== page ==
MOS Müchen is a private school founded from eight primary and secondary Montessori schools as a way for the children to continue their Montessori education in higher levels. It’s a Fachoberschule, a high school for applied science (Agricultural & Nature, Art, Social and Economics) with students from 11th, 12th and 13th classes and ages from 16-20 years old.

We talk with Carl Mirwald, headmaster at MOS Munchen about the development of the Montessori pedagogy with young adults. You can see the full transcription of the interview below.

A Montessori high school for the young students who want to go further on Montessori education

«Our school was founded 11 years ago from 8 Montessori primary and secondary schools. They thought it could be a way for young children to go further on Montessori way. They come together and founded one as a high school.

Fachoberschule we call in German that is high school for Applied Sciences, we have students after the 10th class students from 11th, 12th and 13th class. They are about 16 to 20 years old. We have four areas: agricultural and nature science studies, art, social and economics studies. We are about 440 students. In our school they can make examination, one Fachabitur after the 12th class, and after they go with that to the Hochschule, which it’s not exactly university, it’s like a college. If you go to the 13th class and make the abitur then you can go to any university.

We are not a public school we are a private school. We are more free than a public school but the disadvantage for being a private school is that we have to take school fees.«

The Montessori approach with young adults

«The main issue here is to develop the pedagogic education system from Maria Montessori for the young adults in 21st century so it’s a big challenge to do that.

Most important thing not only for Maria Montessori, is to be respectful with the community, with the students, that they are always able to critize us, that they don’t have to feel fear, that they feel accepted, that they have the freedom of choice. I mean, be free not to choose the subjects, we have the subjects they have to learn, they have the curriculum they have to learn, but they have freedom to visit the class or not, to come to school or not, to critize us or not, or to choose the way they do all the tasks. We just give them impulses and then we hope they have place and room and time enough that they can be self-active.»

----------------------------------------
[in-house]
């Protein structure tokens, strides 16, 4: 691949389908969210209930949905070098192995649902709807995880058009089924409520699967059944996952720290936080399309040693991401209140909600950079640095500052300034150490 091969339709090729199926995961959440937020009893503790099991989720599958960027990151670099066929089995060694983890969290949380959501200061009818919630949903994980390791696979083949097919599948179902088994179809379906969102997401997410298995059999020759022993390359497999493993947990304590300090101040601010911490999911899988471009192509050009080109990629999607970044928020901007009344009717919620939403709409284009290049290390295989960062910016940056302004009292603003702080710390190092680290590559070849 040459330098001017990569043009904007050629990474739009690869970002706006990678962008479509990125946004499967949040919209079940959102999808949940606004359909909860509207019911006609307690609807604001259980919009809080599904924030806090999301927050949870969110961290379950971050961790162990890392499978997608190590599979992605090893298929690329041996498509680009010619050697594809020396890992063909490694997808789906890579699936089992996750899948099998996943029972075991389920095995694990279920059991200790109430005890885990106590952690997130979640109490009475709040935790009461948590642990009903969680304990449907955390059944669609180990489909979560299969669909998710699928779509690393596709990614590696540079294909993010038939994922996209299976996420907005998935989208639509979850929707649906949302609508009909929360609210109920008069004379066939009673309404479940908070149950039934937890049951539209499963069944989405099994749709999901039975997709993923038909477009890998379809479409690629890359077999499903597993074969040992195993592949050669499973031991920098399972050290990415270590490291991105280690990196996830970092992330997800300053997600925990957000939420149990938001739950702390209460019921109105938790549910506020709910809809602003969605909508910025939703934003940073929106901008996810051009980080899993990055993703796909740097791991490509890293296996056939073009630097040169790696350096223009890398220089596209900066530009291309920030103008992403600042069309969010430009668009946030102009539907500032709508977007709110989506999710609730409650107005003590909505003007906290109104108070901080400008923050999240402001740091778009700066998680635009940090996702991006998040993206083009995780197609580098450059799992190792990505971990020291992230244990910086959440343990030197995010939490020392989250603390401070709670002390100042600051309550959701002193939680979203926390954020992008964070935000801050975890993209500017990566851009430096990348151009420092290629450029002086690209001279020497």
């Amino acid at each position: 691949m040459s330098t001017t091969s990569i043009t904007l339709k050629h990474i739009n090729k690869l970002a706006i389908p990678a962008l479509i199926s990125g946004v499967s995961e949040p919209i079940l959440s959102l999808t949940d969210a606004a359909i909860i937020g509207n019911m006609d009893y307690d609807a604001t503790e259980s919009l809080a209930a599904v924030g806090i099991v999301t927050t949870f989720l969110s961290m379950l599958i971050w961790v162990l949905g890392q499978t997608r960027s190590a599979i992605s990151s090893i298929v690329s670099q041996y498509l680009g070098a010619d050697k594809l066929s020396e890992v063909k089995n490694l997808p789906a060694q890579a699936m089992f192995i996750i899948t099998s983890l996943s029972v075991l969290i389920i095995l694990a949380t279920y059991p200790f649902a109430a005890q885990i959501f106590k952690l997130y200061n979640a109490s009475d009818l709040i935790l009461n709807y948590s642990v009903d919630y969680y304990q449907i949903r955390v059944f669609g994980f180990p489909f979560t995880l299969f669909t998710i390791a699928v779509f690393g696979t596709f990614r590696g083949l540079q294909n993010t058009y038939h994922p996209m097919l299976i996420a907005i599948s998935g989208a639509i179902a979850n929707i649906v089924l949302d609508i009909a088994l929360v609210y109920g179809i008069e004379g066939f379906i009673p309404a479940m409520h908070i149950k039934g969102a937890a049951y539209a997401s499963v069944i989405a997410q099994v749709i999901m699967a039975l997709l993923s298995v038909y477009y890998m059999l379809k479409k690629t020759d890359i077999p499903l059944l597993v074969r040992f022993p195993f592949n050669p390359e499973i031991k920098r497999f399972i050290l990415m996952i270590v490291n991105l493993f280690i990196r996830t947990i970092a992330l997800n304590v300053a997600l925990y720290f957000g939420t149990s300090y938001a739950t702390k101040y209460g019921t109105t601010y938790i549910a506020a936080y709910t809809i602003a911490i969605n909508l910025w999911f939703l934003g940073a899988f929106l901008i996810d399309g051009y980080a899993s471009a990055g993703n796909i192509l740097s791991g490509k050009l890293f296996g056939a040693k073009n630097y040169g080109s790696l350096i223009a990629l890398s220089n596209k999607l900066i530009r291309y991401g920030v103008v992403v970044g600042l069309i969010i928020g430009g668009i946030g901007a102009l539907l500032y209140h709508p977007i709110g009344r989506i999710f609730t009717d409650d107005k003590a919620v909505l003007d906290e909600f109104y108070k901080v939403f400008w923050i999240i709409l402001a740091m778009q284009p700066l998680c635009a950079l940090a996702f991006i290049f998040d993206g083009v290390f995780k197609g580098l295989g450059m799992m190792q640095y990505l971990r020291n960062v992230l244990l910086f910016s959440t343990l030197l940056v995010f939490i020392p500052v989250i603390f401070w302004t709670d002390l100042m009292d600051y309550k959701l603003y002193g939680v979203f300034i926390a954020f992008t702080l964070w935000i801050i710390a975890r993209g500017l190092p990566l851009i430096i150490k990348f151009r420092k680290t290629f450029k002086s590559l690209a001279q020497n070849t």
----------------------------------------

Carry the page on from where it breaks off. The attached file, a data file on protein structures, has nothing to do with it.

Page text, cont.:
Teachers and students at the same level

«When the teachers come from a public school, they are often irritated because as a teacher you don’t have the position of power and that’s very important because you live in a community where we help each other and it’s because we know that, if I help the other person the other person will help me and that’s equal standing teacher and students together.

So I am the so called «principal» but I don’t have more power than the teacher or the student. They all can critize me constructively hopefully. You are kind of vulnerable but it’s more intense, the respect you have each other is real.

We have the same curriculum like public schools and we have the same exams. The subjects are not always interesting. They have to learn that. They have to learn Maths, they have to learn certain themes in English or Chemistry. But even if they don’t like to learn, they like to come to school.«

Supporting groups, self-active learning and feedback ,the pillars of the school development

«The students feel that they are a respected part of our school and they can develop our school if they want, they don’t have to, but their opinion is really important. We always say to our students that they are free to choose to be here. You are young enough but you are old enough to choose if you want to be or not if you want to learn or not. This freedom of choice is, I guess, big and important thing for young adults.